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Amazing Historical and Contemporary Facts From Your Favorite Authors. MEDIEVAL POISONS, Or DON'T EAT THAT!
Shana Abe shares this "tidbit" with us... "General Disclaimer: Hey, this is just for entertainment. Don't do ANY of this!!" Ah, the good ole days of medieval murder and mayhem. No DNA testing, no fingerprinting, no telephone taps, no blood analysis, no ballistics, no bull. But even without the crime-fighting techniques we take for granted today, murder in medieval times was no easy feat. (Okay, unless you were "really" good with a crossbow and your victim liked to hunt a lot. Alone. In a heavy forest. Certainly, there were the run-of-the-mill stabbing, sword fighting, and jousting "accidents". But a far better, more anonymous ways, to kill someone was that great historical standby - poison. Poisons were readily available to just about everyone in medieval times, simply because poisonous vegetation grew everywhere. Highly toxic plants like mistletoe, hemlock, henbane, mandrake and nightshade were almost as common as weeds. Beautiful flowering plants you probably and rightfully, would not think to eat, like foxglove or columbine or monk's-hood, could kill. Toadstools abounded right next to their edible kin. Even ordinary herbs that generally do no harm, such rosemary or flax seeds, could be deadly in excess. So, getting poison wasn't difficult. The tricky part was administering it. The killer would have to have access to something the intended victim would touch, wear, drink or eat. Administering poison through food seemed to be the most common method. After all, a medieval stronghold was usually a bustling, crowded place, and the kitchens would be filled with all kinds of people doing all kinds of jobs, from kneading bread to roasting meat to chopping vegetables. In a truly large household, one new face might easily go unnoticed. You've probably heard of medieval food-tasters. They had the unfortunate job of trying a bite or sip of everything that was meant to pass their lord's lips. Talk about deserving hazard pay! Those poor guys must have been a mess of nervous tics and chronic ulcers. Poisoning through physical contact (without ingestion) was harder. The poison would have to be extremely toxic, enough so that merely touching the tainted object would do the job, either slowly or at once. Also, it'd be good to consider who else would be touching the object. Assuming the poisoner wasn't completely psycho, they'd probably want only the intended victim to handle it. The interior lining of personal clothing was sometimes chosen; I've heard tales of gorgeous poisoned gowns, or deadly new gloves. Ouch. A rather steep price to pay for your keen fashion sense. An interesting side note: even though possible poisons seemed to lurk everywhere, there were other plants thought to hold magical powers of protection from them, such as angelica or fennel or rue. Yeah. Tell that to the food-tasters.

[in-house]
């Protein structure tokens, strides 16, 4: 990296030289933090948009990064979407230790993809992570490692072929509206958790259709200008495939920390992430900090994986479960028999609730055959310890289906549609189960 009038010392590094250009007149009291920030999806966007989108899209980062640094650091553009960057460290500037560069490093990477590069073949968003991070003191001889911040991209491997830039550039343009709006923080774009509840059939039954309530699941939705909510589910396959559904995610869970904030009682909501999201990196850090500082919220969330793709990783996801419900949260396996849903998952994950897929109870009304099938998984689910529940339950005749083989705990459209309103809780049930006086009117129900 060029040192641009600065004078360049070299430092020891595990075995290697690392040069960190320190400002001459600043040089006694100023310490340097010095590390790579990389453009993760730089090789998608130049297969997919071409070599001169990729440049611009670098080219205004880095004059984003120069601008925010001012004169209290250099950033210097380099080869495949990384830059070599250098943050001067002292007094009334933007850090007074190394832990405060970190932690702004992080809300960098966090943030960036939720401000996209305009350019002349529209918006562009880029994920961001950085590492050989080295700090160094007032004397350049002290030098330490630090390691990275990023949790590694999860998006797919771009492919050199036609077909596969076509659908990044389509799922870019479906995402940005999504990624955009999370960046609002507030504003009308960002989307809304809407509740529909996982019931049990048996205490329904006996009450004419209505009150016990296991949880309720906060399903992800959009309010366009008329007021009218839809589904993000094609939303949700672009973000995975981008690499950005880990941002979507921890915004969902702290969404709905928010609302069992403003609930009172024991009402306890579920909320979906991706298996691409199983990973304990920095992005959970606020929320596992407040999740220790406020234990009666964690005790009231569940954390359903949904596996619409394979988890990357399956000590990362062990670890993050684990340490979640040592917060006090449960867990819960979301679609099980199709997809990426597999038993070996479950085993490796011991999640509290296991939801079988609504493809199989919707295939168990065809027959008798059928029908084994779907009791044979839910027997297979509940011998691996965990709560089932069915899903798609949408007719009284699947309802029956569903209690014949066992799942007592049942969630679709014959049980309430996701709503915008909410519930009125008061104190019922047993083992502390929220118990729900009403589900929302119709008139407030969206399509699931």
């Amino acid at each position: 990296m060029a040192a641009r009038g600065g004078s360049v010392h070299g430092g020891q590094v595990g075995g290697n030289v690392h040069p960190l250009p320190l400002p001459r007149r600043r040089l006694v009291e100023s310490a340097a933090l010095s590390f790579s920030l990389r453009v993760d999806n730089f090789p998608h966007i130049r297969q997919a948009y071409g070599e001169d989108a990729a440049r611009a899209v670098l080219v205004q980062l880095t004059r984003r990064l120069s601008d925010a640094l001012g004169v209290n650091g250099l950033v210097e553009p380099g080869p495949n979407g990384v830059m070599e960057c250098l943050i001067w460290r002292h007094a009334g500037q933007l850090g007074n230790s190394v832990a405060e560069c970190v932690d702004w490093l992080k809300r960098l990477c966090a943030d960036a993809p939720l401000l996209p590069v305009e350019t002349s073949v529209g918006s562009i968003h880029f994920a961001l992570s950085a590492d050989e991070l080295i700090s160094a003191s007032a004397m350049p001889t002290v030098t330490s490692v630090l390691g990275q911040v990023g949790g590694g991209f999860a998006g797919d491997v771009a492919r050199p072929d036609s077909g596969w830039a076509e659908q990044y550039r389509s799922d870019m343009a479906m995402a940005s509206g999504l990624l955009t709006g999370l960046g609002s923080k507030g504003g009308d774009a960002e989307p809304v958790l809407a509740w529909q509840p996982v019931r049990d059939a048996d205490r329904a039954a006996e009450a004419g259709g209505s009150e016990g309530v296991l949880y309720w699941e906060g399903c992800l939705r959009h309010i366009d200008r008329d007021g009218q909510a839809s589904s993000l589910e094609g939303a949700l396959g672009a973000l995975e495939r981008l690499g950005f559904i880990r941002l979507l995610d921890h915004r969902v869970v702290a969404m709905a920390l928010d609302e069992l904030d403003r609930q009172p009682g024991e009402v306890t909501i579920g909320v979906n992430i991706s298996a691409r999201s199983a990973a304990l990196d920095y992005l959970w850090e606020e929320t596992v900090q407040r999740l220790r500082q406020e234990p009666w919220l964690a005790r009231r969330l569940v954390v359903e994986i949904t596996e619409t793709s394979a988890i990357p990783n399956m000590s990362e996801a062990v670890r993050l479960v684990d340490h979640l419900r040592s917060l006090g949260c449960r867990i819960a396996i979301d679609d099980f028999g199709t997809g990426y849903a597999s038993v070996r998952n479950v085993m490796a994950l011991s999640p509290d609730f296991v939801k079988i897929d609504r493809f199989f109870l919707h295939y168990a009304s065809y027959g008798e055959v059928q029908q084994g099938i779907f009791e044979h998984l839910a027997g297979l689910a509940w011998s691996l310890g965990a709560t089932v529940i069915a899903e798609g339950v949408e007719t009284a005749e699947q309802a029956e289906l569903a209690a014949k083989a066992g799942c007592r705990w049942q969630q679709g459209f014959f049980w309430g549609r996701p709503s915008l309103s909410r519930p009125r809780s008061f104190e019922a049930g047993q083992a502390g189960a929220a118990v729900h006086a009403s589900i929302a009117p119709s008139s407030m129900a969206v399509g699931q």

Shana Abe is the author of THE SECRET SWAN, a medieval romance, to be release in April 2001. She is author of five other award winning historical romances. Her first book, A ROSE IN WINTER, was nominated for "first best book". Her list of outstanding romance novels include: The Secret Swan, Intimate Enemies, A Kiss At Midnight, The Truelove Bride, The Promise of Rain, A Rose in Winter.
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